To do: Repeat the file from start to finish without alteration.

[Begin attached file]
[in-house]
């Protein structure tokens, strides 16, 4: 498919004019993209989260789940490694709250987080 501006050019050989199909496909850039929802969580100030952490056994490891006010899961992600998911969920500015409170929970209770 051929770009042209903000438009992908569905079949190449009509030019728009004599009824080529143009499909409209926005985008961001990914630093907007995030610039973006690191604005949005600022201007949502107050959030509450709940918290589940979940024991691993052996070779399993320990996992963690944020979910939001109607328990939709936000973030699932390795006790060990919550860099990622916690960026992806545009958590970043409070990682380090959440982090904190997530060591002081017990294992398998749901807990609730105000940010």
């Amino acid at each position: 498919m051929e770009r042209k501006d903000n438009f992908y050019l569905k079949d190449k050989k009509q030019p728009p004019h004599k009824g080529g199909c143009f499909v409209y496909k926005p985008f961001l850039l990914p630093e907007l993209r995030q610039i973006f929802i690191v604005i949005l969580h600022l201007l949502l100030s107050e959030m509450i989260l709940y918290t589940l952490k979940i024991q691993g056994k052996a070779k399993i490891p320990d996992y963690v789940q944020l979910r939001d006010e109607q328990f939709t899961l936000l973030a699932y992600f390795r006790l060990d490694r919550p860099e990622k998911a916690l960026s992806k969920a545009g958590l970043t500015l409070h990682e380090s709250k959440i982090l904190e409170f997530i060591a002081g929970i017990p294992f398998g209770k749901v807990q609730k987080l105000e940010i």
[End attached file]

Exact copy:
[in-house]
């Protein structure tokens, strides 16, 4: 498919004019993209989260789940490694709250987080 501006050019050989199909496909850039929802969580100030952490056994490891006010899961992600998911969920500015409170929970209770 051929770009042209903000438009992908569905079949190449009509030019728009004599009824080529143009499909409209926005985008961001990914630093907007995030610039973006690191604005949005600022201007949502107050959030509450709940918290589940979940024991691993052996070779399993320990996992963690944020979910939001109607328990939709936000973030699932390795006790060990919550860099990622916690960026992806545009958590970043409070990682380090959440982090904190997530060591002081017990294992398998749901807990609730105000940010």
């Amino acid at each position: 498919m051929e770009r042209k501006d903000n438009f992908y050019l569905k079949d190449k050989k009509q030019p728009p004019h004599k009824g080529g199909c143009f499909v409209y496909k926005p985008f961001l850039l990914p630093e907007l993209r995030q610039i973006f929802i690191v604005i949005l969580h600022l201007l949502l100030s107050e959030m509450i989260l709940y918290t589940l952490k979940i024991q691993g056994k052996a070779k399993i490891p320990d996992y963690v789940q944020l979910r939001d006010e109607q328990f939709t899961l936000l973030a699932y992600f390795r006790l060990d490694r919550p860099e990622k998911a916690l960026s992806k969920a545009g958590l970043t500015l409070h990682e380090s709250k959440i982090l904190e409170f997530i060591a002081g929970i017990p294992f398998g209770k749901v807990q609730k987080l105000e940010i």